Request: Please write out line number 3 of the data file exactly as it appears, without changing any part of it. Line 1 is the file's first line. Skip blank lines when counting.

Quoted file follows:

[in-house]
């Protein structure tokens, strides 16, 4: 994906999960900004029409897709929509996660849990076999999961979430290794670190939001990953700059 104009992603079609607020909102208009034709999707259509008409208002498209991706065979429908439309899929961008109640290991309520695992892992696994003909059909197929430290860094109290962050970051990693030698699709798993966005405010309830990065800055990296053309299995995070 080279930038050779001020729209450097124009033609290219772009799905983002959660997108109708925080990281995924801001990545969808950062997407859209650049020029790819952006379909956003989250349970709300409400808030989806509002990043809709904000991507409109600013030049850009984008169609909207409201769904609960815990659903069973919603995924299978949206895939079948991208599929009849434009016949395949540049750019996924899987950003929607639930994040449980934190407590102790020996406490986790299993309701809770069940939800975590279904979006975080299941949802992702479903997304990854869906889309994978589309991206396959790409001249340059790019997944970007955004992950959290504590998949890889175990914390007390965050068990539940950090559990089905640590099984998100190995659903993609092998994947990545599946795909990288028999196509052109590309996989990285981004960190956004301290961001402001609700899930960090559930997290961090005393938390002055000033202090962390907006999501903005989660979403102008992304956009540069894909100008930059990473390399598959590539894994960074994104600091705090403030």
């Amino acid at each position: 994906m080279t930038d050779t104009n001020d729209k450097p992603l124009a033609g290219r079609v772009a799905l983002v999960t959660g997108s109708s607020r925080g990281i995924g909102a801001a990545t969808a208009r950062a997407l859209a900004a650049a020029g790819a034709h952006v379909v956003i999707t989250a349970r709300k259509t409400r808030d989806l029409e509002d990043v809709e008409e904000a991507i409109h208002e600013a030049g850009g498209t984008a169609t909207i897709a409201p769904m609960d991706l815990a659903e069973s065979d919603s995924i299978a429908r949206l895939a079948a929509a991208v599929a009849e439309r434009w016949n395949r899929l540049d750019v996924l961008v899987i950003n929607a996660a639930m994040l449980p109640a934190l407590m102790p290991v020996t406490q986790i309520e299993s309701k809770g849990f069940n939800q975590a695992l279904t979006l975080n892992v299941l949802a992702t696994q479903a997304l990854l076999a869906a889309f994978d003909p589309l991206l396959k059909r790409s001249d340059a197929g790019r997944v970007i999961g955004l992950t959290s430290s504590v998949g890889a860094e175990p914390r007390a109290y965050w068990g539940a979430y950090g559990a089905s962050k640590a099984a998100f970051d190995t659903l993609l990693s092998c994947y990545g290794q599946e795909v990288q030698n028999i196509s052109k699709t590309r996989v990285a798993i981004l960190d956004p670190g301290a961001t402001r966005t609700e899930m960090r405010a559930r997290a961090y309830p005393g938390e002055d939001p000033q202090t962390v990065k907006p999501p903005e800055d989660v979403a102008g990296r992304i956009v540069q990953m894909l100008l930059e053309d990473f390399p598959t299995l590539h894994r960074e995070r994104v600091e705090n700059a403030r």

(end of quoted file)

């Amino acid at each position: 994906m080279t930038d050779t104009n001020d729209k450097p992603l124009a033609g290219r079609v772009a799905l983002v999960t959660g997108s109708s607020r925080g990281i995924g909102a801001a990545t969808a208009r950062a997407l859209a900004a650049a020029g790819a034709h952006v379909v956003i999707t989250a349970r709300k259509t409400r808030d989806l029409e509002d990043v809709e008409e904000a991507i409109h208002e600013a030049g850009g498209t984008a169609t909207i897709a409201p769904m609960d991706l815990a659903e069973s065979d919603s995924i299978a429908r949206l895939a079948a929509a991208v599929a009849e439309r434009w016949n395949r899929l540049d750019v996924l961008v899987i950003n929607a996660a639930m994040l449980p109640a934190l407590m102790p290991v020996t406490q986790i309520e299993s309701k809770g849990f069940n939800q975590a695992l279904t979006l975080n892992v299941l949802a992702t696994q479903a997304l990854l076999a869906a889309f994978d003909p589309l991206l396959k059909r790409s001249d340059a197929g790019r997944v970007i999961g955004l992950t959290s430290s504590v998949g890889a860094e175990p914390r007390a109290y965050w068990g539940a979430y950090g559990a089905s962050k640590a099984a998100f970051d190995t659903l993609l990693s092998c994947y990545g290794q599946e795909v990288q030698n028999i196509s052109k699709t590309r996989v990285a798993i981004l960190d956004p670190g301290a961001t402001r966005t609700e899930m960090r405010a559930r997290a961090y309830p005393g938390e002055d939001p000033q202090t962390v990065k907006p999501p903005e800055d989660v979403a102008g990296r992304i956009v540069q990953m894909l100008l930059e053309d990473f390399p598959t299995l590539h894994r960074e995070r994104v600091e705090n700059a403030r």